Superman was always a creation of Jerry Siegel and Joe Shuster, but he wasn’t always a justice-seeking, S-emblemed specimen of physical perfection. He started off instead as a villain, one that prized intellect over all else, in a fanzine - Science Fiction: The Advance Guard of Future Civilization - written by the pair in high school. Now, a rare set of this zine (four issues) will go to auction so that a fan can own the origins of Superman...or, at least the origin of Superman’s name.
1932’s “The Reign of the Superman” appeared in issue three of five, applying the Nietzsche-influenced name to Bill Dunn, a homeless man who takes part in an experiment so that he can eat, only to find himself newly-powered with telepathy. This bald and brainy villain (not Lex, but Superman) eventually sees his powers fade and his life return to the realities of the Depression, but the name would never go away.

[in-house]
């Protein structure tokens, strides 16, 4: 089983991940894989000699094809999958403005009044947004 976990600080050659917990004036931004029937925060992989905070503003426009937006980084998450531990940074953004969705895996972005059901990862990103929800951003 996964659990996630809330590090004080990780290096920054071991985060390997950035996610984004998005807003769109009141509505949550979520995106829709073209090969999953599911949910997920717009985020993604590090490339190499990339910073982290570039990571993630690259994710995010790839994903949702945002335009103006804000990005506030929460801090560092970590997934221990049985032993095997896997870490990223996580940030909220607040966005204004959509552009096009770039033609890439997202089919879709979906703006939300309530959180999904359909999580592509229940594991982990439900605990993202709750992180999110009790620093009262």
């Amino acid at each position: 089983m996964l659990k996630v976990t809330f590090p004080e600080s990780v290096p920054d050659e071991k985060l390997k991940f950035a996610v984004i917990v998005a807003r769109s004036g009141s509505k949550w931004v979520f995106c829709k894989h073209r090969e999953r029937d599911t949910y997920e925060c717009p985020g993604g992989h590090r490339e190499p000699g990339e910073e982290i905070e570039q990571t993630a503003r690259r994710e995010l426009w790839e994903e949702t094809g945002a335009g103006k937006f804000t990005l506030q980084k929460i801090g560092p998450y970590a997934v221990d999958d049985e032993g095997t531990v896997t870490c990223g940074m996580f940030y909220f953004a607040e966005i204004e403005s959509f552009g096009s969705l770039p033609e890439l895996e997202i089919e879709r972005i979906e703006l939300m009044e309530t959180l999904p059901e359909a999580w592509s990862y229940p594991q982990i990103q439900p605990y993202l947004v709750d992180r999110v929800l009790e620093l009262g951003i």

Only a year later, Siegel would reimagine Superman and begin pitching the hero (though he wouldn’t hit Action Comics #1 until 1938). Along with this story’s issue, the auction from Boston's RR Auction includes issues #1, #2, and #4. The issues aren’t in pristine condition, with most missing a page here or there in addition to the normal wear and tear one might imagine an 86 year old comic would sustain - but since only about 50 copies of this zine were ever printed, any surviving ones will be valuable, with a pre-auction estimate of $35,000.
“Siegel and Shuster’s Science Fiction fanzine represents the very earliest incarnation of the Superman saga,” said Bobby Livingston, Executive VP at RR Auction. “It’s a museum-quality artifact of the utmost desirability.”
Take a look at the zine below in our gallery and tell us if you think it’s worth that chunk of change...or maybe more.